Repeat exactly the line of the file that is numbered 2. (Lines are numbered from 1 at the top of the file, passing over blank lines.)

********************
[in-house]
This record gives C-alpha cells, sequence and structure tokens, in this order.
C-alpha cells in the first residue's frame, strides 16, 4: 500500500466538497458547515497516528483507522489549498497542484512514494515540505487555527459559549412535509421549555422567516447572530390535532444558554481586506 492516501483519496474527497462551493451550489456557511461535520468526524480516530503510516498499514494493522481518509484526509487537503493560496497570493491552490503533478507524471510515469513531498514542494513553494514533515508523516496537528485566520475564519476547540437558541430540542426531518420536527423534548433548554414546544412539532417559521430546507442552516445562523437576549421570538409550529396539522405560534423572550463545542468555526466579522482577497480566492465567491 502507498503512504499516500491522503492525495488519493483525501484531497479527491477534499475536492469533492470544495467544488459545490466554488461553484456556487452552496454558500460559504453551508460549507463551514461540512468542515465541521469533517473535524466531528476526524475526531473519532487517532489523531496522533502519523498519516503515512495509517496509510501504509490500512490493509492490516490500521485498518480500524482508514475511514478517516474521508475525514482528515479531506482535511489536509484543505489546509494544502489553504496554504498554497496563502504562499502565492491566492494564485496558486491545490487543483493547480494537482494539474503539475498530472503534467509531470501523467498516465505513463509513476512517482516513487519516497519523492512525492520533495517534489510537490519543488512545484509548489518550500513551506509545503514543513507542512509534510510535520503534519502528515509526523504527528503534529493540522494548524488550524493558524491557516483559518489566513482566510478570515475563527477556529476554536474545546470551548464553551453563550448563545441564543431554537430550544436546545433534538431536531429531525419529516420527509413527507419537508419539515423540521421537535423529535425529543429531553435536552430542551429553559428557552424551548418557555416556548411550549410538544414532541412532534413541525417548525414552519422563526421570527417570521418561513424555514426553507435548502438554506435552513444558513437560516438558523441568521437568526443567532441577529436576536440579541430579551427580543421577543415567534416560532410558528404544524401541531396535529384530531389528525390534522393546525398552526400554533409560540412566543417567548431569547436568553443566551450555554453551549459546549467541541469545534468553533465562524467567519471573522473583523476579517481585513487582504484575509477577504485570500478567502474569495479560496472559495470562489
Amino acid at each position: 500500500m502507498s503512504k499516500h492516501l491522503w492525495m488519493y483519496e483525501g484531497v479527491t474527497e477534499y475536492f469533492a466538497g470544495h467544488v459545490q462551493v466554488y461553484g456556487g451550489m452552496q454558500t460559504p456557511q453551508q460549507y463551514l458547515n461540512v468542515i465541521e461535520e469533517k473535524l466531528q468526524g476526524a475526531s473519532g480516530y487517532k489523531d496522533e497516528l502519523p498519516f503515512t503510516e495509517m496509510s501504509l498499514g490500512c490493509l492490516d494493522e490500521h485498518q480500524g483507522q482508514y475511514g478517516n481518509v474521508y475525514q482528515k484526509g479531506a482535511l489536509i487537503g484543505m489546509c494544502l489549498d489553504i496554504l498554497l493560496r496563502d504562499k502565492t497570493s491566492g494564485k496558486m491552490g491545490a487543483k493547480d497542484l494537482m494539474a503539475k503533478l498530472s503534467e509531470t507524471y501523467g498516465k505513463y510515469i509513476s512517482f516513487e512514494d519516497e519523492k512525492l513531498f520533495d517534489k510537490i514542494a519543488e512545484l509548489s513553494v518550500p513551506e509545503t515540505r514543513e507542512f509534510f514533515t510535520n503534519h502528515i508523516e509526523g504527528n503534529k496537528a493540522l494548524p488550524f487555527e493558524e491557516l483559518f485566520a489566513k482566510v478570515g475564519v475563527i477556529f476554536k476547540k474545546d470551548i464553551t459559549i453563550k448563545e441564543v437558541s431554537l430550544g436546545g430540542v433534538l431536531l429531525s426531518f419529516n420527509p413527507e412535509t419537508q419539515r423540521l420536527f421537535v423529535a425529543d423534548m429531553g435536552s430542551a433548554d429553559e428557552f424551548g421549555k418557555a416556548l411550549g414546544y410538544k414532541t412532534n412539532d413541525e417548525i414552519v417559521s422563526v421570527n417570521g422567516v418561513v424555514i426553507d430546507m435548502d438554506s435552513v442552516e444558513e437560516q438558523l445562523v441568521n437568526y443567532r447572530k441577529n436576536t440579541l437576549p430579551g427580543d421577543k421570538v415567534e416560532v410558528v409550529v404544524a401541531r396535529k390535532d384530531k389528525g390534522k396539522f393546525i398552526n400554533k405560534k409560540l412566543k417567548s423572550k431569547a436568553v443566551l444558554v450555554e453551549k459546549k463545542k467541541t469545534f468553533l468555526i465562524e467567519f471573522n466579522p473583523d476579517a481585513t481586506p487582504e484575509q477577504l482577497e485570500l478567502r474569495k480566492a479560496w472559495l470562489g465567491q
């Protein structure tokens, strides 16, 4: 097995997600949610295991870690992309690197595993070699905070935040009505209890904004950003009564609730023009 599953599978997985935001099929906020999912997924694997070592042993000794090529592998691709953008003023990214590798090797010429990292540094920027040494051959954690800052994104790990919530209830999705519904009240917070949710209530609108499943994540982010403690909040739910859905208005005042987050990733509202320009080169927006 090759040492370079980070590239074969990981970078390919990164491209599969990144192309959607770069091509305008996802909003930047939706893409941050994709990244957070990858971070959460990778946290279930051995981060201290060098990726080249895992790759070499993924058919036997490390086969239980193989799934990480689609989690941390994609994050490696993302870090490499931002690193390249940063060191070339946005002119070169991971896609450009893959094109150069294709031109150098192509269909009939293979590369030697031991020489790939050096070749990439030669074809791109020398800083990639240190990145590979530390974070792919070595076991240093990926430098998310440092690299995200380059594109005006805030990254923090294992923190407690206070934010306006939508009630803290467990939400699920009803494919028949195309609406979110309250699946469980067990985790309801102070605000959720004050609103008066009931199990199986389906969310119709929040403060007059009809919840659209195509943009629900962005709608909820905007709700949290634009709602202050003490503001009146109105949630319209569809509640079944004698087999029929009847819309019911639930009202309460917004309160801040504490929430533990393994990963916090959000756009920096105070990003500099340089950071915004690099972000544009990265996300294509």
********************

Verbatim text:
This record gives C-alpha cells, sequence and structure tokens, in this order.